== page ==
Thanks to the implosion of the Republic at the back end of qualifications for the Euro 96, Sever almost jumped to second place in the group, but only failed to score.
But their competitiveness with southern rivals did not last. Beginning at the end of the nineties, Northern Ireland had fallen to such a steep slope, it seemed a long shot that would ever get out of it. During the disastrous time of Sammy McIlroy, they climbed to the level of the minnow, setting an unpleasant record, going 10 games and over 1,000 minutes without reaching goals.
Whenever there is a discussion about a unique team in Ireland, people often wonder how many Northern Ireland players will get a place on the national bench. Those who were in a troublesome way were prone to paraphrase Gerri Adams – Northern Ireland was a "failed football team".
Things have made a sudden reversal in the last few years. More or less from the blue Northern Ireland qualify for Euro 2016, and the competition in France would, therefore, give the song of William Grigg and those videos of his man from Coronation Street.
Perhaps the central issue is tomorrow, where the balance of power is on the island? The world ranking list these days can not be considered a sacred script – they looked rough at that time four years ago, now they look too kind to Martina O'Neil's team – but they are a fortune for those who break the monster to shout tomorrow's game.
The Republic of Ireland is officially Team 33 in the world currently with Northern Ireland only one place behind. Not only this, but in the Republic one ranked point in front of the North. Although the ranking list will not be updated until the international window is over, you assume that there is a great chance that Northern Ireland's victory will rise above its rivals.
More than that, it would be more difficult to dismiss the idea that Northern Ireland is the leading team on the island, probably for the first time since the mid 80s (they are floating above the republic on the world ranking for several years, but we can not believe it ourselves).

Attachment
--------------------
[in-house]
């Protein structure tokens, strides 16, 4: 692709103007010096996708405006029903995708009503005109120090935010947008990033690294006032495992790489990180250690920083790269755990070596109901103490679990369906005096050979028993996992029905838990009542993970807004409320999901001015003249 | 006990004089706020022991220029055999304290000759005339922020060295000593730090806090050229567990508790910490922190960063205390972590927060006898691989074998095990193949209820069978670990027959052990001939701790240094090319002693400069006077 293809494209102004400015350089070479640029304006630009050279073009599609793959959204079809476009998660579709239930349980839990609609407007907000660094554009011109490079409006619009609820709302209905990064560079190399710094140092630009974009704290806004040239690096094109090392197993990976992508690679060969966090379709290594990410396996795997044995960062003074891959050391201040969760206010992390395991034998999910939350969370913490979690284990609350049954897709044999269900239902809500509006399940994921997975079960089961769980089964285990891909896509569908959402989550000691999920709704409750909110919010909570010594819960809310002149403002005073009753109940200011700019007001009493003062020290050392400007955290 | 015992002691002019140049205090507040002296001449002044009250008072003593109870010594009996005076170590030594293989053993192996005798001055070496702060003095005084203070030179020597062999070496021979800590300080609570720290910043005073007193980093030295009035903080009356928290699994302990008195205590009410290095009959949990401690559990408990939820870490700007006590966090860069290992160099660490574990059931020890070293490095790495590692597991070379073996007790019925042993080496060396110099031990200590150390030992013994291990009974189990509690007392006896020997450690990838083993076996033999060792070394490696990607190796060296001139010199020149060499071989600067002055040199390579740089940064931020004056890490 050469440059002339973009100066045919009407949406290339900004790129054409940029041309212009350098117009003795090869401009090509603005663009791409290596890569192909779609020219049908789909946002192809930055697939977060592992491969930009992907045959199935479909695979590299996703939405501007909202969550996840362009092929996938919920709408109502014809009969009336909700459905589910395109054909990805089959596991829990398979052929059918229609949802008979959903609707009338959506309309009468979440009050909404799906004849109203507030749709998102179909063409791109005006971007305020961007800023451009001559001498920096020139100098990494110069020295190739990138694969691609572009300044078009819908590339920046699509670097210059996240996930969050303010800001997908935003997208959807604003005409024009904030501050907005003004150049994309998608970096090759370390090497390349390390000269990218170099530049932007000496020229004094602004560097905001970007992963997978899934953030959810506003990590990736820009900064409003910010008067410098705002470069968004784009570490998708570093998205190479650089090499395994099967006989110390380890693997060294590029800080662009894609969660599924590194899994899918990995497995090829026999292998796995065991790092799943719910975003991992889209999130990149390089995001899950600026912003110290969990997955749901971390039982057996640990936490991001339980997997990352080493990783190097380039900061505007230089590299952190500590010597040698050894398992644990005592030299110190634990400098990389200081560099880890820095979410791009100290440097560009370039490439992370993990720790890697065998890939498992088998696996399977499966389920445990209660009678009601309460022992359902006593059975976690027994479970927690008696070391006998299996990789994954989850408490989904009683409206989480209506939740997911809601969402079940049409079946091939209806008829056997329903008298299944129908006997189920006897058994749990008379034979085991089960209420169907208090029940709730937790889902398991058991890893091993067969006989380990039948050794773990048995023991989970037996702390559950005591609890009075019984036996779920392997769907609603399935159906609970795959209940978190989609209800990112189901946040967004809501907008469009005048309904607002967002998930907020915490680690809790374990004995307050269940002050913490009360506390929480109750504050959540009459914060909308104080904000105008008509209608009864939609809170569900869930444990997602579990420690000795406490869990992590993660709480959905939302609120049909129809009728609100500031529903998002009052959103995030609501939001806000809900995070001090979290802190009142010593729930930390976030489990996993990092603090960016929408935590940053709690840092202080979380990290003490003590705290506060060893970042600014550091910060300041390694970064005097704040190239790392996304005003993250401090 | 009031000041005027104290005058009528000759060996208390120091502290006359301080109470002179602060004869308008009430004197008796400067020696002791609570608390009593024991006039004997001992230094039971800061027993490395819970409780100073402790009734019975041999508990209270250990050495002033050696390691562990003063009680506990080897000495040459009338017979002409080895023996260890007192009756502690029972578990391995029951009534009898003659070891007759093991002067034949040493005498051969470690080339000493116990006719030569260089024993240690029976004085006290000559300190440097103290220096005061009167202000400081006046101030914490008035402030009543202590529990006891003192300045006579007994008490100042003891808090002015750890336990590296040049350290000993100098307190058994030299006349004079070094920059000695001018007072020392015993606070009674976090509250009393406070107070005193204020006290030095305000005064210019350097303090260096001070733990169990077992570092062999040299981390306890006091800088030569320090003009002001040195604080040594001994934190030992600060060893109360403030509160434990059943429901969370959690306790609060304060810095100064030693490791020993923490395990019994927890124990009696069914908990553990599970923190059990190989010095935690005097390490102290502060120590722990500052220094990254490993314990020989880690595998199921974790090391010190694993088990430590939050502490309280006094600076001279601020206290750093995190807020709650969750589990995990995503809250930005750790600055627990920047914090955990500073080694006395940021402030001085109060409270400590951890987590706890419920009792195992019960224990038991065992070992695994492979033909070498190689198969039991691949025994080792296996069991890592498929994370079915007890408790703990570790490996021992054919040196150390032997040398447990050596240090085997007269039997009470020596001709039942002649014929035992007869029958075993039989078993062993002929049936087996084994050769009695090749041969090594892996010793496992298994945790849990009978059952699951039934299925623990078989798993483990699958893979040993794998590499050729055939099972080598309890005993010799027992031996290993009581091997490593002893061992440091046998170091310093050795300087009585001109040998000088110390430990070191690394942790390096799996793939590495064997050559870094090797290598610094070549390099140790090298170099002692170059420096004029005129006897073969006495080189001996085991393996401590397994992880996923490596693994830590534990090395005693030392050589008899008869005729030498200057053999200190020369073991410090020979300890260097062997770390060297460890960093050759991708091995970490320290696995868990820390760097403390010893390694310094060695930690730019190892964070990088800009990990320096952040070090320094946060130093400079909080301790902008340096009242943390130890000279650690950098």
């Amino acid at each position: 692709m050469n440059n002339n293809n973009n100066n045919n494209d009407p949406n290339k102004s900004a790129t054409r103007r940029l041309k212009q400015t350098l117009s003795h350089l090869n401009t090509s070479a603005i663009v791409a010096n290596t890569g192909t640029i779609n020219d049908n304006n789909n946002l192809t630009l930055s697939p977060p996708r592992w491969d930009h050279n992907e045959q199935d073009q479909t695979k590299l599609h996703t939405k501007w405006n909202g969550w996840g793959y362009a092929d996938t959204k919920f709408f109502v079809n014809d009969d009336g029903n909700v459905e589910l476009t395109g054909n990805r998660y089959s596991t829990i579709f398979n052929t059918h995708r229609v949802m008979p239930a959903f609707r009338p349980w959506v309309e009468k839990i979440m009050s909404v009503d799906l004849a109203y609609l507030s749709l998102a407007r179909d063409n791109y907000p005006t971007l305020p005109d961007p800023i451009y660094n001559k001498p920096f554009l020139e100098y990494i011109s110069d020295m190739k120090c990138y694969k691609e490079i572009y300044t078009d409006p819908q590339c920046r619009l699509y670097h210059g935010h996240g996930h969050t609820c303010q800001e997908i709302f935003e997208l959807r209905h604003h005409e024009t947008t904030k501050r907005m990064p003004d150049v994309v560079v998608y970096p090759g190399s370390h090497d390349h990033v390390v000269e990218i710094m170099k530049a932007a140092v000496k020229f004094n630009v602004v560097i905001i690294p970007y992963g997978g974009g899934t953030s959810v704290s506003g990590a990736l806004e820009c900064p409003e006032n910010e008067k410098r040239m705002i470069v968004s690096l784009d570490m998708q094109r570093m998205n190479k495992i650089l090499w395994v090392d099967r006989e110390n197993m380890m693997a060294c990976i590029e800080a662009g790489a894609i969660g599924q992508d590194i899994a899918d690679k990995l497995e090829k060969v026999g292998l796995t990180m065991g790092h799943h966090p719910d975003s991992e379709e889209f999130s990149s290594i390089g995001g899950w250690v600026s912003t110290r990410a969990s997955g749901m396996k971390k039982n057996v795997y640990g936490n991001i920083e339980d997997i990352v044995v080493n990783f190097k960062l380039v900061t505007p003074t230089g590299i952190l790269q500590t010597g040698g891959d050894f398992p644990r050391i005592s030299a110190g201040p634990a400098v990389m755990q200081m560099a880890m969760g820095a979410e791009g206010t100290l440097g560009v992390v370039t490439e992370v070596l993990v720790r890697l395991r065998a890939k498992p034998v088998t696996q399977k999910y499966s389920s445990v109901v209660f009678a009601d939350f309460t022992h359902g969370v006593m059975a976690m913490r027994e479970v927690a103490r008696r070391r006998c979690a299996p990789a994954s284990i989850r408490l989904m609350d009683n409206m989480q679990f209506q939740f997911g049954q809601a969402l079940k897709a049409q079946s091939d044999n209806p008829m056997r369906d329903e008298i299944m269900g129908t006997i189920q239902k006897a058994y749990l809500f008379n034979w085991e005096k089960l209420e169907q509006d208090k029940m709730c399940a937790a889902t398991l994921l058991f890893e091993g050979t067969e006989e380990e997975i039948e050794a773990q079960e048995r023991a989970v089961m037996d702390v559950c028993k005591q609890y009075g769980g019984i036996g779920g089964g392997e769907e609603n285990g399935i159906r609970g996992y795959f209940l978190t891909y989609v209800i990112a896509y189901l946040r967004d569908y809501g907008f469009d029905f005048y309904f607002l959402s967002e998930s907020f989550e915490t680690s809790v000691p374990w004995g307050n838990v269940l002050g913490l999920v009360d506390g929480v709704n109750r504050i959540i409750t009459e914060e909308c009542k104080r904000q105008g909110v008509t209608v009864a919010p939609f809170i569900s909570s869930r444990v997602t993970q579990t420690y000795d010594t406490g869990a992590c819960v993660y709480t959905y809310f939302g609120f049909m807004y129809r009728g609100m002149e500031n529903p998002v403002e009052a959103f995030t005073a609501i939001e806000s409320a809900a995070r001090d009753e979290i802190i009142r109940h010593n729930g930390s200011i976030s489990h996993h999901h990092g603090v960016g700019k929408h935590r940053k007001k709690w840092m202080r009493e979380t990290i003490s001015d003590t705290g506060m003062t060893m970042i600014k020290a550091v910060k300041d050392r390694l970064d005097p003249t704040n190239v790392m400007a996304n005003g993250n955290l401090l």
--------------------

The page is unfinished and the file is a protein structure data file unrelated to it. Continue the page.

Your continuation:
The identity of the man behind this rise is of particular interest to observers south of the border. Part of the Irish fanbase, including Liam Brady, is still suspicious that the LOI manager can go directly to the international job.
Nevertheless, Michael O'Neill was appointed Northern Ireland manager who just headed Shamrock Rovers in the league title and in the group phase of the League of Europe.
Since then, he has revitalized earlier tired settings of Northern Ireland to a staggering degree. And he did it with a team with even less quality stars in their ranks than Martin O'Neill had to call.
Waterford's Craig Cathcart is the only present in the England Premier League in this week's team, and Johnny Evans is a semi-regular presence in the defense of Leicester Citia.
Like their neighbors, the United Nations League has badly gone to Northern Ireland, although their fights have been accompanied by a minor delay and tooth loss.
Michael O'Neill, who works in a less demanding environment, still counts on the gratitude and support of fans from Northern Ireland.
If he were to lead Sever only the third victory over the Republic of Macedonia tomorrow night, then he could – although this is a big "if" – potentially trigger the crisis of the warden here.
Who knows? If such a crisis arose, he could even open the way for the Republic to seek his league for the manager of Ireland.
Follow the Republic of Ireland in Northern Ireland with our live blog on RTE.ie and RTE Nevs Nov App and listen to live comments on 2fm's Game On since 19h